LOS ANGELES (AP) — An Iranian man turned away from Los Angeles International Airport under President Donald Trump's executive order barring immigrants from seven Muslim-majority nations returned Thursday to an emotional welcome from family members who greeted him with California-grown flowers and well-wishers who sang "This Land Is Your Land."
"Welcome to your new home," Mayor Eric Garcetti told Ali Vayeghan as he walked out of an airport terminal.
Vayeghan's family had been waiting to welcome him last Friday at the same terminal when he was detained for several hours by immigration officials then sent back to Iran.
He was allowed to return to the U.S. after the American Civil Liberties Union filed legal action against the federal government.
On Sunday, U.S. District Judge Dolly M. Gee ruled that Vayeghan had a legal travel visa and had been approved for a green card and that not allowing his return was unconstitutional and would do him grave harm.
"I'm very happy and I'm very grateful," he said Thursday.
Vayeghan was among hundreds of people detained or turned away from U.S. airports after the ban was implemented. Garcetti said Thursday he was the first to be brought back, promising he would not be the last.
"This is a huge victory for the Vayghan family and for Ali but there are dozens, perhaps hundreds of people who are in the same situation," said Peter Bibring, an ACLU attorney who worked on the case. "Many of them don't know they might have been unlawfully returned."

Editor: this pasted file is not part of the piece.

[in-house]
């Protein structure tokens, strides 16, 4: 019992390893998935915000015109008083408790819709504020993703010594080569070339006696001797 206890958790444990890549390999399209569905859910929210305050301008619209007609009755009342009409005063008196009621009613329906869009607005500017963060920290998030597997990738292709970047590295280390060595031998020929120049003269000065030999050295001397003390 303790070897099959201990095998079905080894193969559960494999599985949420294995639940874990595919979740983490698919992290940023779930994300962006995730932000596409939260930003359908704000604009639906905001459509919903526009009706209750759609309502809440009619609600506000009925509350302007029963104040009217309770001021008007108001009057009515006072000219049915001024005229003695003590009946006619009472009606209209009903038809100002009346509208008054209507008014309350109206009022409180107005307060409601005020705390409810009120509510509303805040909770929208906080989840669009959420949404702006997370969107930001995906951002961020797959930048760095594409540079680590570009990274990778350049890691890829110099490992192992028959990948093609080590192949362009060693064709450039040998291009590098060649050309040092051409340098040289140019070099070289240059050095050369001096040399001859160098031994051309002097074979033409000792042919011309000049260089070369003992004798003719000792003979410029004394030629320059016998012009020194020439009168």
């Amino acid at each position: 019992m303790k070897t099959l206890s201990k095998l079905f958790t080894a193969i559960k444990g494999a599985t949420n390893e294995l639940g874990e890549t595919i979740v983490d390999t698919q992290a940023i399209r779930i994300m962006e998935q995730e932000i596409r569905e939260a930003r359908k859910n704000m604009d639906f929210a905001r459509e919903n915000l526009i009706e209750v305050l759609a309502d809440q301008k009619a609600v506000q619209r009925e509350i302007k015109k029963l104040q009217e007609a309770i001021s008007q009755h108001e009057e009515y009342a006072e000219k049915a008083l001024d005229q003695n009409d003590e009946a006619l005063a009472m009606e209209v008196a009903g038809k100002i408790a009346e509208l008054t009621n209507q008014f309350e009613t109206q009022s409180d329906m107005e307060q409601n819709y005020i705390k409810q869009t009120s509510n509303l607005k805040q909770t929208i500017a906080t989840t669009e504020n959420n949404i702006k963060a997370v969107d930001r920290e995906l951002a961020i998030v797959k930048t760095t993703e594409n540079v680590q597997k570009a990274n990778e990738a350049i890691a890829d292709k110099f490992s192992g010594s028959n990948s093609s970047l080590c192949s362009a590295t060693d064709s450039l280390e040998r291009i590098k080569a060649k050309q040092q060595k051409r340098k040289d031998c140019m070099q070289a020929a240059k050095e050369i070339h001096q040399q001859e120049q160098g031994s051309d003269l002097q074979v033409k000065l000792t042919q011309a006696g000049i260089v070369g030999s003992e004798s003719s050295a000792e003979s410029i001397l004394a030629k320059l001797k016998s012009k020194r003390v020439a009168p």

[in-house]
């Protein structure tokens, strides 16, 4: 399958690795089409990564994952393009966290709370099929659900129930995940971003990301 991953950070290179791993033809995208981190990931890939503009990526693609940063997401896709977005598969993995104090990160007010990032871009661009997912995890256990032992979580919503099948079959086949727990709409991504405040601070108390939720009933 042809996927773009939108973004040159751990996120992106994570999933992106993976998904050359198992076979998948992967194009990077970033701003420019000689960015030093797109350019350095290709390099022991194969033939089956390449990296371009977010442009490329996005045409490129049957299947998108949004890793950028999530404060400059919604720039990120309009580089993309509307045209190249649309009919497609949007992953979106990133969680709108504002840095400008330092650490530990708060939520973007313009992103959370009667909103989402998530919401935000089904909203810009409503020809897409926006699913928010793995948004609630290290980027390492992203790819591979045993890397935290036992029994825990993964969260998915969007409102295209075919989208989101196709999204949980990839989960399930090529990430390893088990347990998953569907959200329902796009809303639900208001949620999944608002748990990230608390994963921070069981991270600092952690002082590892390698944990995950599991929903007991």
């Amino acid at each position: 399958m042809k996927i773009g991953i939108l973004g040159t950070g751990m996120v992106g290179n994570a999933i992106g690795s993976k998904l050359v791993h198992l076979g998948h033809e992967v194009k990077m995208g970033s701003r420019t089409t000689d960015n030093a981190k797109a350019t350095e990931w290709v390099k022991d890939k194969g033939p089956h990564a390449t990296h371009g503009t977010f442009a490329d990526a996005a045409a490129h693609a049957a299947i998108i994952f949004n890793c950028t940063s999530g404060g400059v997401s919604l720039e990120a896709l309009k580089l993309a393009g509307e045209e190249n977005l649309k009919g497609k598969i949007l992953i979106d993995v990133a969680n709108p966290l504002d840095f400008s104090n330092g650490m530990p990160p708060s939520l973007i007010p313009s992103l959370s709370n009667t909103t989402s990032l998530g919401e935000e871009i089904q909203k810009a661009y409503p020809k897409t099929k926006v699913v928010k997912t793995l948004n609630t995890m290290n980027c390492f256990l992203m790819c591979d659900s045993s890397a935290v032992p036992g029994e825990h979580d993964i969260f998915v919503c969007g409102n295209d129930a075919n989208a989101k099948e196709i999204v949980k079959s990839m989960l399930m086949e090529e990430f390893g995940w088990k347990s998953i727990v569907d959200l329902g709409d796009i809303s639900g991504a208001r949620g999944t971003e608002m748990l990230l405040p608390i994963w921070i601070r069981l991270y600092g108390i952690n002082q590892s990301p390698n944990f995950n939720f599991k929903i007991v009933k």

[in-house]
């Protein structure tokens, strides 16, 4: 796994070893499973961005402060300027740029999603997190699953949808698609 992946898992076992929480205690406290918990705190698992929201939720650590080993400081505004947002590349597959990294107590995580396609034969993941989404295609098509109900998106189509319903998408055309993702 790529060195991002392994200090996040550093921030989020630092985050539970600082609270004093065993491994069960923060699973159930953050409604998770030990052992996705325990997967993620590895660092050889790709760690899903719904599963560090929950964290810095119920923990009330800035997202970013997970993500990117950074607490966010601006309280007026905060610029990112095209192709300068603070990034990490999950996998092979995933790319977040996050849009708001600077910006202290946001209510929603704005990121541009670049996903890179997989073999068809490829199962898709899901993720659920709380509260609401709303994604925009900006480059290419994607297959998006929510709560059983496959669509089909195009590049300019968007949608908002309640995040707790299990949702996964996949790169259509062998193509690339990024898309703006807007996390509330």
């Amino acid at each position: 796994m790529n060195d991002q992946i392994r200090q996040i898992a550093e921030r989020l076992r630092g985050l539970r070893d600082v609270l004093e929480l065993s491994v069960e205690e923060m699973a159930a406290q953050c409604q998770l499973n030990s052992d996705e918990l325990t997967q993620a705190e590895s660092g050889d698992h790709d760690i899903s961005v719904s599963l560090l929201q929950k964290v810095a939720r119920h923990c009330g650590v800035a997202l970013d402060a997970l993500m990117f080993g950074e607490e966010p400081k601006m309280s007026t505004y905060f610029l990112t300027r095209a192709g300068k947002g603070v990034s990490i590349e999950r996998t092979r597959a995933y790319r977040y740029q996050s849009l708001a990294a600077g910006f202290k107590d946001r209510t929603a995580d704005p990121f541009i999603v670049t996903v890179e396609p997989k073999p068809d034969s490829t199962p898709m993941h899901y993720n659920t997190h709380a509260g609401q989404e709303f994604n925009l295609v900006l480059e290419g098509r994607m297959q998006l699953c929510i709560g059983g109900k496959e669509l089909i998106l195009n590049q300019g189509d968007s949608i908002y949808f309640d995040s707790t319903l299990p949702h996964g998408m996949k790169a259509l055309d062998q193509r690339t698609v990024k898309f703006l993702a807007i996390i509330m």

Vayeghan traveled to the U.S. to join his family in Los Angeles and see his son in Indiana for the first time in 12 years.
But what was expected to be a happy reunion turned into a wrenching ordeal.
Vayeghan's brother, sister-in-law and niece had gathered at the airport with flowers and signs, 15 minutes before the flight was scheduled to arrive. They watched family after family greet loved ones as hours passed and Vayeghan did not emerge.
When they inquired with airport workers they were told a new immigration order had been issued and it could take several hours to process. At midnight, there was still no sign of him and an airport information desk was closed.
"At that point we got really, really frightened," his niece, Marjan Vayghan, told The Associated Press. "Because as far as we were concerned, he had just vanished into thin air."
The family eventually returned to their home in West Los Angeles, lights still on and a table filled with Vayeghan's favorite foods. His niece posted a message on Facebook lamenting her uncle's ordeal and fell asleep crying into her pillow.
The next day the family returned to the airport, stunned to find thousands of people carrying signs and candles to protest the travel ban.
At an airport news conference shortly before his arrival Thursday, his niece was almost overwhelmed with joy as she thanked the judge, attorneys, mayor and others for getting her uncle safely back.
"We're just so overwhelmed by this level of love and amazingness," she said. "Thank you so much. Last Friday we felt like the three loneliest people in the world, and the next day and up until now there is just so much love."
Her father noted that when attorneys approached him at the airport offering to help, he asked how much he'd have to pay and they refused to take his money.
"I don't know what to say," said Hossein Vayghan. "I'm thanking everybody here and all the news, all the press."
AP writer John Rogers contributed to this story.